Over a million developers have joined DZone.

Java: Immortal Objects and Object Resurrection

Learn how to make immortal Java objects by resurrecting objects that are about to be removed by Java's Garbage Collector. By using object resurrection, you can make your objects live as long as you want, without changing the applications that are using your objects.

· Java Zone

Check out this 8-step guide to see how you can increase your productivity by skipping slow application redeploys and by implementing application profiling, as you code! Brought to you in partnership with ZeroTurnaround.

What is Object Resurrection?

A Java object is eligible for Garbage Collection when no other object references the object. When the JVM's Garbage Collector eventually is about to remove an unused object, the object's finalize() method is invoked. But, if we re-create a reference to the object again in the object's own finalize() method, the object can be resurrected. In such cases, the JVM will detect that the object is again referenced and will refrain from removing it. Metaphorically, the object has been resurrected from death...

public class Immortal {

    private static final Set<Immortal> immortals = new HashSet<>();

    protected void finalize() throws Throwable {
        System.out.println(Immortal.class.getSimpleName() + "::finalize for " + this);
        immortals.add(this); // Resurrect the object by creating a new reference 


The resurrection property can be tested the following way:

public class NewMain {

    public static void main(String[] args) {
        new Immortal();
        prompt("Press any key...");

    private static void prompt(String msg) {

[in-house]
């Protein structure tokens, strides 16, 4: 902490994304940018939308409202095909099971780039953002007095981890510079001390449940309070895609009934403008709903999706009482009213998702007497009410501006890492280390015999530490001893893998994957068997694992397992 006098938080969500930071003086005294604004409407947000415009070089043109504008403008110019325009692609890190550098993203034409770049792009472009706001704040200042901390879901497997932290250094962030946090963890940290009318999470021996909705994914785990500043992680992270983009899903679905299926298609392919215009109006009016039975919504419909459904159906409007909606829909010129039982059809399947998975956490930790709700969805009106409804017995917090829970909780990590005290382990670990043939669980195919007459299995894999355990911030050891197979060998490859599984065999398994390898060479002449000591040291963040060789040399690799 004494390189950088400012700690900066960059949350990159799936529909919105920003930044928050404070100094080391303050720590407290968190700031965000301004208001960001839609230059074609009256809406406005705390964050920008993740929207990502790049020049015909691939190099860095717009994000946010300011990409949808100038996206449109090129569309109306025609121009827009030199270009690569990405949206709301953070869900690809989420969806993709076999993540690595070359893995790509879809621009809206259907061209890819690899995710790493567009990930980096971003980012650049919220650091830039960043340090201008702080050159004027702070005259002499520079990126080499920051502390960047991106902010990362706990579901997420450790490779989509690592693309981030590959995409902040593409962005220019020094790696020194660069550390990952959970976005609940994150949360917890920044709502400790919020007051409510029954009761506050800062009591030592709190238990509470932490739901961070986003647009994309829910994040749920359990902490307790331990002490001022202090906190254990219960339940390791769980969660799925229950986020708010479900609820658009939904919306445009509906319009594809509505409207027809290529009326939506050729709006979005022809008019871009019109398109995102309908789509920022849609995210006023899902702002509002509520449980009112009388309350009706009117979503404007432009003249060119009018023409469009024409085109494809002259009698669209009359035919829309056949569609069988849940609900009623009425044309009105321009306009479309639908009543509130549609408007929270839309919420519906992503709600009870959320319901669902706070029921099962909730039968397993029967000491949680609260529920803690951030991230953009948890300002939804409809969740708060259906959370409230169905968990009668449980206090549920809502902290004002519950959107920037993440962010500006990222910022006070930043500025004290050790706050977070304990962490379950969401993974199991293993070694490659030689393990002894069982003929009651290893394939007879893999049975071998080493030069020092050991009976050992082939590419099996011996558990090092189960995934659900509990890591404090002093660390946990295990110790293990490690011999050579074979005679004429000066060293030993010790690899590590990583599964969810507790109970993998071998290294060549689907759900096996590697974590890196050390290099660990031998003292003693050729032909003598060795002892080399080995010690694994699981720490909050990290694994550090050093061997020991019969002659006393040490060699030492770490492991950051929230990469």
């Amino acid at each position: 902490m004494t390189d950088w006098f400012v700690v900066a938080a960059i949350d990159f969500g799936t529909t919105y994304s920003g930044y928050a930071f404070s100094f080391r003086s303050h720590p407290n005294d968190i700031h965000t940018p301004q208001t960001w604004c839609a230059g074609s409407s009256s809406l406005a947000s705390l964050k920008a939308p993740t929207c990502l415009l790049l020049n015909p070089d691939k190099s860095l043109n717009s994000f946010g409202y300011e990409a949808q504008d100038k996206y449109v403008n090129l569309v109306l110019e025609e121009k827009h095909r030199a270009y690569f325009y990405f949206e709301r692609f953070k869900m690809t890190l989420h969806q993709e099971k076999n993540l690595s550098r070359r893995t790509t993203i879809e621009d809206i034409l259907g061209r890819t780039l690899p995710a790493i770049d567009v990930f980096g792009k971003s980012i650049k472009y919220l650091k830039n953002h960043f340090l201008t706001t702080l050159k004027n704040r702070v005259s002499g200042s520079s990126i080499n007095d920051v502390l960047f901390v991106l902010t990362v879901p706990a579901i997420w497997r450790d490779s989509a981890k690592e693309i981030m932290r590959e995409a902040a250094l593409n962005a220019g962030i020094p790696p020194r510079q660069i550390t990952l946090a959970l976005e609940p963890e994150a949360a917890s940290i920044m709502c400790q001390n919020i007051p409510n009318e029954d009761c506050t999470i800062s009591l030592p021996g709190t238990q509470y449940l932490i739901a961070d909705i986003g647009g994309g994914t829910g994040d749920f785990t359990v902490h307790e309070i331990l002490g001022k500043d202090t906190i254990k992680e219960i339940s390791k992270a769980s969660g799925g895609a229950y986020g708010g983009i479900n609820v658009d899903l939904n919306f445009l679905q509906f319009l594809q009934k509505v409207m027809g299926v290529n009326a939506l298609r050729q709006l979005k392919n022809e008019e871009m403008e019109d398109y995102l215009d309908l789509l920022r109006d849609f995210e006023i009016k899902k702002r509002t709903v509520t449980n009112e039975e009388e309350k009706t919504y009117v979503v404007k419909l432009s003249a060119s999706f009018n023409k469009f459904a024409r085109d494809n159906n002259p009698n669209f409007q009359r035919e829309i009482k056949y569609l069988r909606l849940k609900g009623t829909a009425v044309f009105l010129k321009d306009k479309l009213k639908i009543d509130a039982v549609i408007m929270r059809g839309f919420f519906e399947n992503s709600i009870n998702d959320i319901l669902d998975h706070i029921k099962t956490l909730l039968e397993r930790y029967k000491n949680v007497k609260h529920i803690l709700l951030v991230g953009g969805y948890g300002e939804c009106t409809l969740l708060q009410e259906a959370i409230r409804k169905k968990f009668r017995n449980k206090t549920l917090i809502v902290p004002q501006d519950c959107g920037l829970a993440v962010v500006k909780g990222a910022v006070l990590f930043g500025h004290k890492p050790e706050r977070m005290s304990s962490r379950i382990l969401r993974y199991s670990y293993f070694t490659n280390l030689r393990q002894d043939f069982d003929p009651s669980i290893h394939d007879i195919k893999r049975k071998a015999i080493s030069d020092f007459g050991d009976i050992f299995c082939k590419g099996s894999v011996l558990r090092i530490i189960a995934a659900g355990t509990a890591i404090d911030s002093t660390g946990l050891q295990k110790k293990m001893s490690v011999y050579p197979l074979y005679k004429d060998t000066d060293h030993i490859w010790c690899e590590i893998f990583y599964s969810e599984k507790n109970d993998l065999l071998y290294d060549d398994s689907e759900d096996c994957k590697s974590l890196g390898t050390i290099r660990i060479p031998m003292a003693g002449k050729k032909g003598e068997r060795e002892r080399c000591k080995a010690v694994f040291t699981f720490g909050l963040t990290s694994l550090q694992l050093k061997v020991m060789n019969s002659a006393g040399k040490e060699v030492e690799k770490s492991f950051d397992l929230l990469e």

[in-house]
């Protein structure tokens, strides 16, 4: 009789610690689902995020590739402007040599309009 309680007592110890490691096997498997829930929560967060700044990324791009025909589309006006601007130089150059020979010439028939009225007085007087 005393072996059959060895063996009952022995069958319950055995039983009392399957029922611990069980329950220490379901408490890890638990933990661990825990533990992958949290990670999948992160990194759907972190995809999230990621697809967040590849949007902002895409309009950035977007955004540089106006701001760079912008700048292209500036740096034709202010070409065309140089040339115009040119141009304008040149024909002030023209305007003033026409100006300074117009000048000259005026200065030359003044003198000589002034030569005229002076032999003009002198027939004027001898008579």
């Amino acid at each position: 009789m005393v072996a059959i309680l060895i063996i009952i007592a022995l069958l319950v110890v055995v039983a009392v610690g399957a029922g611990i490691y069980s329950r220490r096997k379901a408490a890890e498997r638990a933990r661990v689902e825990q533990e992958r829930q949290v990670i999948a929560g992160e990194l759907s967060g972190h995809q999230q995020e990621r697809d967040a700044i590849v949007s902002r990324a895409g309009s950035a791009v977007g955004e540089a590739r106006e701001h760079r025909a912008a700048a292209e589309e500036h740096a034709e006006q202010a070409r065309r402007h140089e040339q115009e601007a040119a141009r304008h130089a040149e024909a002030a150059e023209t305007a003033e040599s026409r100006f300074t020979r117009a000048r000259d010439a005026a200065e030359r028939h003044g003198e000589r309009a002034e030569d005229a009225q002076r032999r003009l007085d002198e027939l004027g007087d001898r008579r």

try {
        } catch (IOException io) {

    private static void sleep(long duration) {
        try {
        } catch (InterruptedException ie) {


Which will give the following output:

Immortal::finalize for com.blogspot.minborgsjavapot.resurected_object.Immortal@635cb856
Press any key...

By inspecting the Java heap, we can also see that the object is still there despite its finalizer was called:

pemi$ jps
21735 NewMain
21736 Jps

pemi$ jmap -histo 21735 | grep Immortal
 164:             1             16  com.blogspot.minborgsjavapot.resurected_object.Immortal

How Many Times is the Finalizer Invoked?

If a resurrected object is later de-referenced, it is again eligible for Garbage Collection. However, this time the finalize() method will not be invoked again, since Java only invokes the finalizer at most one time. As we may recall, there is no guarantee that the finalizer is ever invoked. For example, if the program terminates for any reason, the objects in the JVM are simply abandoned and their finalizers will not be invoked at all as can be seen in this example:

public class NewMain2 {

    public static void main(String[] args) {
        new Immortal();


When we run the above code snippet, we observe that the Immortal::finalizer is never called.

Is Object Resurrection Good?

As always when using the finalize() method, we must be very cautious. The general recommendation for us Java developers is to not use finalize() at all. Furthermore, one could argue that resurrecting an object is the same as intentionally creating a memory leak.

However, there are some interesting applications for object resurrection. Perhaps we want to do some post-mortal analysis of our objects without changing the actual applications that are using the objects. By using object resurrection, we could save those objects and analyze their internal state later, independently of the applications that are using them.

The Java Zone is brought to you in partnership with ZeroTurnaround. Check out this 8-step guide to see how you can increase your productivity by skipping slow application redeploys and by implementing application profiling, as you code!

resurrection,finalize,garbage collect,memory leak,java,jvm

Published at DZone with permission of Per-Åke Minborg, DZone MVB. See the original article here.

Opinions expressed by DZone contributors are their own.

The best of DZone straight to your inbox.

Please provide a valid email address.

Thanks for subscribing!

Awesome! Check your inbox to verify your email so you can start receiving the latest in tech news and resources.

{{ parent.title || parent.header.title}}

{{ parent.tldr }}

{{ parent.urlSource.name }}